By David Kidwell
1:47 p.m. CDT, September 25, 2012
The Justice police chief was placed on administrative leave with pay following a Tribune report that he sent e-mails to more than 50 other towns promoting the village’s new red-light camera company, village officials said today.
Robert Gedville was stripped of his badge, keys and laptop late Monday and placed on indefinite leave while the village attorney conducts an internal investigation into the potential conflict of interest, said Mayor Kris Wasowicz.
The board voted unanimously in executive session late Monday, the same day the news report detailed his e-mail blast in which he said he was acting as a consultant to SafeSpeed LLC, the mayor said. The company began issuing tickets in Justice this month.
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“I recently have been afforded the opportunity to act as a consultant for SafeSpeed LLC,” the e-mails said.“The village I serve is a client of SafeSpeed, and I am happy to promote their service.”
Gedville said he has received no money from the company, is not a consultant, and it was simply a poor choice of words.
“He has denied any financial relationship, but all we have at this point is his word,“ Wasowicz said.“What was it that Reagan said? Trust but verify. The board decided to remove him and take him out of the spotlight for a while.
“We have done so much to clean up the village,” the mayor said.“This is very disturbing to me.”
Gedville could not immediately be reached today. Deputy Chief Craig McDermott will take over Gedville’s duties while the village investigates, Wasowicz said.
In August – the same month SafeSpeed installed two red-light cameras in the small southwest suburb – Gedville sent the first of two e-mails to suburban mayors and police chiefs throughout Cook County touting the benefits of the firm.
“I would be more than happy to answer any questions you may have regarding SafeSpeed and put you in contact with a customer representative,” Gedville wrote.“I hope that this info will help some of you in the future because I know that SafeSpeed has assisted many of our colleagues when it comes to traffice safety. Thanks and stay safe!”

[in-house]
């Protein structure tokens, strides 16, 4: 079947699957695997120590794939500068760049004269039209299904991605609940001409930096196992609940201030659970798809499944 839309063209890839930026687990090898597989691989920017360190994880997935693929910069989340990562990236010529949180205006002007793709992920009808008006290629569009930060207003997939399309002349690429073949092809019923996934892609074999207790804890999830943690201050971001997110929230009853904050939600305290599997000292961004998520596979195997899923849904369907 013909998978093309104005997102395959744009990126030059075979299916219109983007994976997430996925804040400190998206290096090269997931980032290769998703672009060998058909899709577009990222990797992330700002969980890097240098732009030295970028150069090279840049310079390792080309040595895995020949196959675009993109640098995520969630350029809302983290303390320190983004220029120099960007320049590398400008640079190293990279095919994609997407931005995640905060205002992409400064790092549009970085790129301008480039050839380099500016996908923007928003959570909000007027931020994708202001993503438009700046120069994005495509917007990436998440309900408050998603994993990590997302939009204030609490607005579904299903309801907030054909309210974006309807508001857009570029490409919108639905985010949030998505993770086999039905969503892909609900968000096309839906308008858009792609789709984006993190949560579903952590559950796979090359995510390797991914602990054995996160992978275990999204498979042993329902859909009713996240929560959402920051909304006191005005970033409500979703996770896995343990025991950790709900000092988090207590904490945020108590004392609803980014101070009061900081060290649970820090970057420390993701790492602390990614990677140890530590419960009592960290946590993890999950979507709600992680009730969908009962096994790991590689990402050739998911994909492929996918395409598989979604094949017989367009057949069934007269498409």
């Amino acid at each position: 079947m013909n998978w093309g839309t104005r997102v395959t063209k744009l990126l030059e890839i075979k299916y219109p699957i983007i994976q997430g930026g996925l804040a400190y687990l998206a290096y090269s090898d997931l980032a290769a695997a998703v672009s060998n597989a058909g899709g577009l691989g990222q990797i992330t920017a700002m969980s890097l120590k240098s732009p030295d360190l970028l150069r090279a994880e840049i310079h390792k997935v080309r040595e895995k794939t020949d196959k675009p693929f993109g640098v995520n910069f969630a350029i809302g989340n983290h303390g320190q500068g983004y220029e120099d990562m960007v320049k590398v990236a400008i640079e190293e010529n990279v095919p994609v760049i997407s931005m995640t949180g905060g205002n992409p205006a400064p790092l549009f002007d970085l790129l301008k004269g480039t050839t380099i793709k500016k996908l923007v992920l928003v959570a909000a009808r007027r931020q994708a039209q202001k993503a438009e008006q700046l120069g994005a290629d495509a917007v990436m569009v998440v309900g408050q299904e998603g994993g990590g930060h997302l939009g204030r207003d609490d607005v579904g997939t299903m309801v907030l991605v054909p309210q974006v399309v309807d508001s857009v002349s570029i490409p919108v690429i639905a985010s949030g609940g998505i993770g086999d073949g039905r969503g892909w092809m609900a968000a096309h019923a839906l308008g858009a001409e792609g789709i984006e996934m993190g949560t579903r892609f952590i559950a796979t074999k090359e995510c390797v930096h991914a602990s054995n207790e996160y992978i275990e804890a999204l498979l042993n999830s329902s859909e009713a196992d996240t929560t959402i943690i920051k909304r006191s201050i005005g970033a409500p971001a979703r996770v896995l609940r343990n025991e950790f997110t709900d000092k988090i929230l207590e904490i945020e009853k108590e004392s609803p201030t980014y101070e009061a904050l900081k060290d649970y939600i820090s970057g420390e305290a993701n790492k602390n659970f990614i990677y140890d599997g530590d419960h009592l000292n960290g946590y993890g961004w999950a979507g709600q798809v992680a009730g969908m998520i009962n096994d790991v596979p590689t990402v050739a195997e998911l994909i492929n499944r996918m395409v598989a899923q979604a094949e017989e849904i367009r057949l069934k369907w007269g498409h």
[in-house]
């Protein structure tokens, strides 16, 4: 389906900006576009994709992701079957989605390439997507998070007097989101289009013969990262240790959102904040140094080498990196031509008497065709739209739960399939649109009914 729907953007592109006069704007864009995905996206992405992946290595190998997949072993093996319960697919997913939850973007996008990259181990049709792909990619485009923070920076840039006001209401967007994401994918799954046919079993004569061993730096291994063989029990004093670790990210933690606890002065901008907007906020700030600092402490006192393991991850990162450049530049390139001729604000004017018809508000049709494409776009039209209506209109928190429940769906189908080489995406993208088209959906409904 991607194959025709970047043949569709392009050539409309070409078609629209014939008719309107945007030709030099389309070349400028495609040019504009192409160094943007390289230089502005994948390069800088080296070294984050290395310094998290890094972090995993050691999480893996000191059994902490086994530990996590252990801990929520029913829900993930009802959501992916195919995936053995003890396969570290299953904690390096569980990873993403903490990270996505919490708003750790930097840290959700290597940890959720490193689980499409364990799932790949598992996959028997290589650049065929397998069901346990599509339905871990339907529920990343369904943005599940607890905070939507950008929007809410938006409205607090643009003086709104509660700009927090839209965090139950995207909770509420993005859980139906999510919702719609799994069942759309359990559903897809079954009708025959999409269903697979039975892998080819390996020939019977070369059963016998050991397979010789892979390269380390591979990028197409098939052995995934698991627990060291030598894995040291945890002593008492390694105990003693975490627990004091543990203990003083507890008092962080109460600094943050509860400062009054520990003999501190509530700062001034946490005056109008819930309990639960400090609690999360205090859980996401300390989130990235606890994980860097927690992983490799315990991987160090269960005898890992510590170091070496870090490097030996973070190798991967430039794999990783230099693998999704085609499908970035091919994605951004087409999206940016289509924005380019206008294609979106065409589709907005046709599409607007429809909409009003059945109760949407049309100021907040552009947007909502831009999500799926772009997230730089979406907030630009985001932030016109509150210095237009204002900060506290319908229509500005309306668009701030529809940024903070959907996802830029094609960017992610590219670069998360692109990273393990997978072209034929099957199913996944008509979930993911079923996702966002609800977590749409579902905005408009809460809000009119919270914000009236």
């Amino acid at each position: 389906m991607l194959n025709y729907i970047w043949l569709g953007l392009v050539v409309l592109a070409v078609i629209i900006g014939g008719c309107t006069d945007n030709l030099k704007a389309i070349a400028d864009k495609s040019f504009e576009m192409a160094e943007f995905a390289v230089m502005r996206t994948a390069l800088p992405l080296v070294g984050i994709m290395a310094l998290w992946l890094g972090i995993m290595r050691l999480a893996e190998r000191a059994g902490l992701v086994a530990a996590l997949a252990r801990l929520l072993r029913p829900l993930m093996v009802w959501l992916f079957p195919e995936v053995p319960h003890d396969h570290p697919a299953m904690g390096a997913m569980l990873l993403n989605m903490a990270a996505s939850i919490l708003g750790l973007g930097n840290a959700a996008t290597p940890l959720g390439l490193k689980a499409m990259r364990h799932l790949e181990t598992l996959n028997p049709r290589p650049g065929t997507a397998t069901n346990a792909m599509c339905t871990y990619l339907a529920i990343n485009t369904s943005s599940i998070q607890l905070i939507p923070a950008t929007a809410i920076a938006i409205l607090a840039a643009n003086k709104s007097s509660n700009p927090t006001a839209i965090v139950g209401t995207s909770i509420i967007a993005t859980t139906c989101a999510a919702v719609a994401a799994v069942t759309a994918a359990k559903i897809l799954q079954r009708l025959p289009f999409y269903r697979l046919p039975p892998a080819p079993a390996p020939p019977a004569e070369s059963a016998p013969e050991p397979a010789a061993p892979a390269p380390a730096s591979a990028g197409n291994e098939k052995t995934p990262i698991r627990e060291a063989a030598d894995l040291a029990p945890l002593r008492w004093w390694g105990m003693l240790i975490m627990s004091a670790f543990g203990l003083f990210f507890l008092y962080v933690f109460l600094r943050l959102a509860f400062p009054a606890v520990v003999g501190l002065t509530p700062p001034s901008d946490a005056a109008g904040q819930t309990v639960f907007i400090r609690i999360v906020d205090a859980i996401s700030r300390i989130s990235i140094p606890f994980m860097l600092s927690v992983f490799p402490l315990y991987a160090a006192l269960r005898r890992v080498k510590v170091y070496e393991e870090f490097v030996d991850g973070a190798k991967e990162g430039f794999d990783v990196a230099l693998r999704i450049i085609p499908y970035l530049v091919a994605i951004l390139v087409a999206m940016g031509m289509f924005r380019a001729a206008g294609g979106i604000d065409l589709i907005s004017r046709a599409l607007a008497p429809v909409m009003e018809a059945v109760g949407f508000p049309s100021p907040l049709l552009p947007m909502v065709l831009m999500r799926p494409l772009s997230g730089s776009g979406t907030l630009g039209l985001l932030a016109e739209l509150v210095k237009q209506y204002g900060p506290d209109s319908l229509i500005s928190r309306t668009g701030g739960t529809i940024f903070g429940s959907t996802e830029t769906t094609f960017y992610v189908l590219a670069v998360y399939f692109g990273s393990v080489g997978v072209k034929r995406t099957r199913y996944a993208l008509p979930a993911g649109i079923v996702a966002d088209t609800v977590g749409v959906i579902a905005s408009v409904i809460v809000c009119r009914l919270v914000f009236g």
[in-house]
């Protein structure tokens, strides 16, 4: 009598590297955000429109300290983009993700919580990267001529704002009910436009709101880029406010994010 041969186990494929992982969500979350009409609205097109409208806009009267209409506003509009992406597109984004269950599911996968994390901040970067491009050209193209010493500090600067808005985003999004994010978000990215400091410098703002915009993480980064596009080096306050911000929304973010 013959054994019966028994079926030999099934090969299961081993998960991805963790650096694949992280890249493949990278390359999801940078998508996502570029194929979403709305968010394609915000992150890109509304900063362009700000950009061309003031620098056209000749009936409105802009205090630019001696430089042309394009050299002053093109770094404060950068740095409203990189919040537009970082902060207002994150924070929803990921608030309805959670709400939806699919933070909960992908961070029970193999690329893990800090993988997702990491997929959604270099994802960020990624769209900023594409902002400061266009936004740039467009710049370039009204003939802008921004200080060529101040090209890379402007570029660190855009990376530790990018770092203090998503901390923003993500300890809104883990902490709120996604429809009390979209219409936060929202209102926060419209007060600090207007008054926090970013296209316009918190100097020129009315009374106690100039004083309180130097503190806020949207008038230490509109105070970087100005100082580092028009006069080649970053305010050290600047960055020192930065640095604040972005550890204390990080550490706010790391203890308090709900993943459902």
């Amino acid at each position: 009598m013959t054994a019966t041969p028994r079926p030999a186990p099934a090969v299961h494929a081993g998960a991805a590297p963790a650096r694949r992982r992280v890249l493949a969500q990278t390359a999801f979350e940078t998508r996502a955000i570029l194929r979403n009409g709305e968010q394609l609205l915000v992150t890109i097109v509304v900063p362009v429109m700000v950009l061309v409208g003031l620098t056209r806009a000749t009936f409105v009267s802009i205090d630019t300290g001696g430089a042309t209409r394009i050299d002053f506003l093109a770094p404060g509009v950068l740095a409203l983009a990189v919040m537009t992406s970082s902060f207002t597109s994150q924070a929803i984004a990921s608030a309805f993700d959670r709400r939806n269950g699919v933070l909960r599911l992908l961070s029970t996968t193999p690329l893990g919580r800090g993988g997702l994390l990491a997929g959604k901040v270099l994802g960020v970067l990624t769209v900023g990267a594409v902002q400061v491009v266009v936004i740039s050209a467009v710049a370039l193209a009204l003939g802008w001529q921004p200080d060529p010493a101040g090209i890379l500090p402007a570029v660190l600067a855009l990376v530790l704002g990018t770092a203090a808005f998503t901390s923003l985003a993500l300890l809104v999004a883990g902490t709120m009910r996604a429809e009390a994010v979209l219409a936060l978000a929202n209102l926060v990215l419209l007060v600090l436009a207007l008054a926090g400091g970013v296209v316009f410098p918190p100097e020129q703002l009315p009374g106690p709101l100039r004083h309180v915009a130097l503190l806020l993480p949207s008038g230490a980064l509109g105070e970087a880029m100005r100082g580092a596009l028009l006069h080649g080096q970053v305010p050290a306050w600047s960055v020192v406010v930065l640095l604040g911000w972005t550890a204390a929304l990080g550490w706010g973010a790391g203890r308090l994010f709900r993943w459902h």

The e-mail was signed Robert Gedville, chief of police, and included the number of his village-issued mobile phone.
Contacted on Friday, Gedville denied writing the e-mails before abruptly hanging up on a reporter. Gedville later acknowledged he sent the e-mail blasts.
“I wish I hadn’t used the word ‘consultant.’ It was the wrong verbiage,” Gedville said.“I am not paid, nor am I employed by them. I should have used the word ‘client.’
“I wrote the e-mail because I was asked by them, or I should say I suggested to them, that I was willing to do anything they needed to help them in other suburbs,” the police chief added.
A SafeSpeed spokeswoman also said the company does not have a business relationship with the police chief. The e-mail was sent twice, once on Aug. 21 to south suburbs and again on Sept. 14 to north suburbs. The messages not only touted the benefits of SafeSpeed, but criticized the red-light camera competition.
“Prior to meeting with SafeSpeed, I met with representatives from four other competitors that shall remain nameless. By meeting with all of the players within this industry, I quickly learned that SafeSpeed’s client interest came first!” the e-mail reads.“The business model utilized by SafeSpeed offered a substantial stream of revenue to the client while providing the state of the art equipment needed to reduce the number of crashes at intersections.”